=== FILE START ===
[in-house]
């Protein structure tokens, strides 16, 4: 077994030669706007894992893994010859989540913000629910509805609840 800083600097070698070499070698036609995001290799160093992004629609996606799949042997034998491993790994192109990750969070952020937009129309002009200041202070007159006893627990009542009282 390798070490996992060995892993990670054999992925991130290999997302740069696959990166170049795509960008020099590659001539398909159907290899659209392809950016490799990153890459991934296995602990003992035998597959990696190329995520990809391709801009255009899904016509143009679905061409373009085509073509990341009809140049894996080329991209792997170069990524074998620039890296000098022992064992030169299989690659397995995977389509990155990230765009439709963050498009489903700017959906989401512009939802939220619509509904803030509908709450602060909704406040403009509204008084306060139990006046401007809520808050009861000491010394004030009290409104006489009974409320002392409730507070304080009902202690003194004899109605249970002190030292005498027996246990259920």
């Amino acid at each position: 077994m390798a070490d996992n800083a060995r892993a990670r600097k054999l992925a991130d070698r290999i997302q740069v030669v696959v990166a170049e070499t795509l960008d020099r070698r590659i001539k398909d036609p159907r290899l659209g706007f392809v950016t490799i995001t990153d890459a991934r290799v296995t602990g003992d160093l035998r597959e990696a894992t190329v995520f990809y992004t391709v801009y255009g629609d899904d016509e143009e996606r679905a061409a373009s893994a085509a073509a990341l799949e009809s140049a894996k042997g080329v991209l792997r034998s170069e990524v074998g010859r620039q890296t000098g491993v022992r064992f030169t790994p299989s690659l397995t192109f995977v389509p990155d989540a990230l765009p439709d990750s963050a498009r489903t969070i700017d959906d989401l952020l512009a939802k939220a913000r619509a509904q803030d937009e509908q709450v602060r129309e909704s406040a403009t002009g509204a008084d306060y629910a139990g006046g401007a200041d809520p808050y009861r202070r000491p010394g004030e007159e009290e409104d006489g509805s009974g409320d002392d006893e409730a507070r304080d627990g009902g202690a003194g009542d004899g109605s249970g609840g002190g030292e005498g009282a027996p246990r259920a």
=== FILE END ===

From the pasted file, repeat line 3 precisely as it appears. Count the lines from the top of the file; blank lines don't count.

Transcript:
């Amino acid at each position: 077994m390798a070490d996992n800083a060995r892993a990670r600097k054999l992925a991130d070698r290999i997302q740069v030669v696959v990166a170049e070499t795509l960008d020099r070698r590659i001539k398909d036609p159907r290899l659209g706007f392809v950016t490799i995001t990153d890459a991934r290799v296995t602990g003992d160093l035998r597959e990696a894992t190329v995520f990809y992004t391709v801009y255009g629609d899904d016509e143009e996606r679905a061409a373009s893994a085509a073509a990341l799949e009809s140049a894996k042997g080329v991209l792997r034998s170069e990524v074998g010859r620039q890296t000098g491993v022992r064992f030169t790994p299989s690659l397995t192109f995977v389509p990155d989540a990230l765009p439709d990750s963050a498009r489903t969070i700017d959906d989401l952020l512009a939802k939220a913000r619509a509904q803030d937009e509908q709450v602060r129309e909704s406040a403009t002009g509204a008084d306060y629910a139990g006046g401007a200041d809520p808050y009861r202070r000491p010394g004030e007159e009290e409104d006489g509805s009974g409320d002392d006893e409730a507070r304080d627990g009902g202690a003194g009542d004899g109605s249970g609840g002190g030292e005498g009282a027996p246990r259920a």